iron, polished by the hands of the smith, equipped with wings of gold,
whetted on stone, and propelled from his bow with great force. Afflicted
by his illustrious nephew, Shalya afflicted his nephew in return with
many straight arrows. Then king Yudhishthira, and Bhimasena, and Satyaki,
and Sahadeva, the son of Madri, all rushed against the ruler of the
Madras. The vanquisher of foes, the generalissimo of the Kuru army,
received in that battle all those heroes that rushed towards him quickly,
filling the cardinal and the subsidiary points of the compass with the
rattle of their cars and causing the Earth to tremble therewith. Piercing
Yudhishthira with three arrows and Bhima with seven, Shalya pierced
Satyaki with a hundred arrows in that battle and Sahadeva with three.
Then the ruler of the Madras, O sire, cut off, with a razor-headed arrow,
the bow with arrow fixed on it of the high-souled Nakula. Struck with
Shalya’s shafts, that bow broke into pieces. Taking up another bow,
Madri’s son, that great car-warrior quickly covered the ruler of the
Madras with winged arrows. Then Yudhishthira and Sahadeva, O sire, each
pierced the ruler of the Madras with ten arrows in the chest. Bhimasena
and Satyaki, rushing at the ruler of the Madras, both struck him with
arrows winged with Kanka feathers, the former with sixty, and the latter
with nine. Filled with rage at this, the ruler of the Madras pierced
Satyaki with nine arrows and once again with seventy straight shafts.
Then, O sire, he cut off at the handle the bow, with arrow fixed on it,
of Satyaki and then despatched the four steeds of the latter to Yama’s
abode. Having made Satyaki carless, that mighty car-warrior, the ruler of
the Madras, struck him with a hundred arrows from every side. He next
pierced two angry sons of Madri, and Bhimasena the son of Pandu, and
Yudhishthira, O thou of Kuru’s race, with ten arrows each. The prowess
that we then beheld of the ruler of the Madras was exceedingly wonderful,
since the Parthas, even unitedly, could not approach him in that battle.
Riding then upon another car, the mighty Satyaki, of prowess incapable of
being baffled, beholding the Pandavas afflicted and succumbing to the
ruler of the Madras, rushed with speed against him. That ornament of
assemblies, Shalya, on his car, rushed against the car of Satyaki, like
one infuriate elephant against another. The collision that then took
place between Satyaki and the heroic ruler of the Madras, became fierce
and wonderful to behold, even like that which had taken place in days of
yore between the Asura Samvara and the chief of the celestials. Beholding
the ruler of the Madras staying before him in that battle, Satyaki
pierced him with ten arrows and said, “Wait, Wait!” Deeply pierced by
that high-souled warrior, the ruler of the Madras pierced Satyaki in
return with sharp shafts equipped with beautiful feathers. Those great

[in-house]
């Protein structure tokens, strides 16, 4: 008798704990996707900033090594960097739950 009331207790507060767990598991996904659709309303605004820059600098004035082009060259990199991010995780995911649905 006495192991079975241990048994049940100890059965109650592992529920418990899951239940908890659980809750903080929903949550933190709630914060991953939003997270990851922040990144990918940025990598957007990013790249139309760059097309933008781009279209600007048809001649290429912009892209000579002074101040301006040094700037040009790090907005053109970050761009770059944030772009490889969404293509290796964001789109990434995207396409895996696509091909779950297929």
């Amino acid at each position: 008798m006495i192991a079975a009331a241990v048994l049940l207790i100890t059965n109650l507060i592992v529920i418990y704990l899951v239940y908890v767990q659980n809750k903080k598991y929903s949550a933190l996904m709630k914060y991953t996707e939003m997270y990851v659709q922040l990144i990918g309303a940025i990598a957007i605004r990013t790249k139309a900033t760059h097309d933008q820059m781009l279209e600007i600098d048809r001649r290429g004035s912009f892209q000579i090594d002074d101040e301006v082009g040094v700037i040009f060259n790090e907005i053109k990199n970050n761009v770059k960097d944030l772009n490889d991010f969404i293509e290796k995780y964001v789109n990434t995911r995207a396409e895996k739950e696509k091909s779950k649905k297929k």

bowmen then, the Parthas, beholding the king of the Madras assailed by
Satyaki, quickly rushed towards him from desire of slaying that maternal
uncle of theirs. The encounter then that took place between those
struggling heroes, marked by a great flow of blood, became exceedingly
awful, like that which takes place between a number of roaring lions. The
struggle, O monarch, that took between them resembled that which takes
place between a number of roaring lions fighting with each other for
meat. With the dense showers of shafts shot by them, the Earth became
entirely enveloped, and the welkin also suddenly became one mass of
arrows. All around the field a darkness was caused by those arrows.
Indeed, with the shafts shot by those illustrious warriors, a shadow as
that of the clouds was caused there. Then, O king, with those blazing
shafts sped by the warriors, that were equipped with wings of gold and
that looked like snakes just freed from their sloughs, the points of the
compass seemed to be ablaze. That slayer of foes, Shalya, then achieved
the most wonderful feat, since that hero alone, and unsupported,
contended with many heroes in that battle. The Earth became shrouded with
the fierce shafts, equipped with feathers of Kankas and peacocks, that
fell, sped from the arms of the ruler of the Madras. Then, O king, we
beheld the car of Shalya careering in that dreadful battle like the car
of Shakra in days of yore on the occasion of the destruction of the
Asuras.'”

16

“Sanjaya said, ‘Then, O lord, thy troops, with Shalya at their head, once
more rushed against the Parthas in that battle with great impetuosity.
Although afflicted, still these troops of thine, who were fierce in
battle, rushing against the Parthas, very soon agitated them in
consequence of their superior numbers. Struck by the Kurus, the Pandava
troops, in the very sight of the two Krishnas, stayed not on the field,
though sought to be checked by Bhimasena. Filled with rage at this,
Dhananjaya covered Kripa and his followers, as also Kritavarma, with
showers of shafts. Sahadeva checked Shakuni with all his forces. Nakula
cast his glances on the ruler of the Madras from one of his flanks. The
(five) sons of Draupadi checked numerous kings (of the Kuru army). The
Pancala prince Shikhandi resisted the son of Drona. Armed with his mace,
Bhimasena held the king in check, and Kunti’s son Yudhishthira resisted
Shalya at the head of his forces. The battle then commenced once more
between those pairs as they stood, among thy warriors and those of the
enemy, none of whom had ever retreated from fight. We then beheld the
highly wonderful feat that Shalya achieved, since, alone, he fought with
the whole Pandava army. Shalya then, as he stayed in the vicinity of
Yudhishthira in that battle, looked like the planet Saturn in the
vicinity of the Moon. Afflicting the king with shafts that resembled
snakes of virulent poison, Shalya rushed against Bhima, covering him with
showers of arrows. Beholding that lightness of hand and that mastery over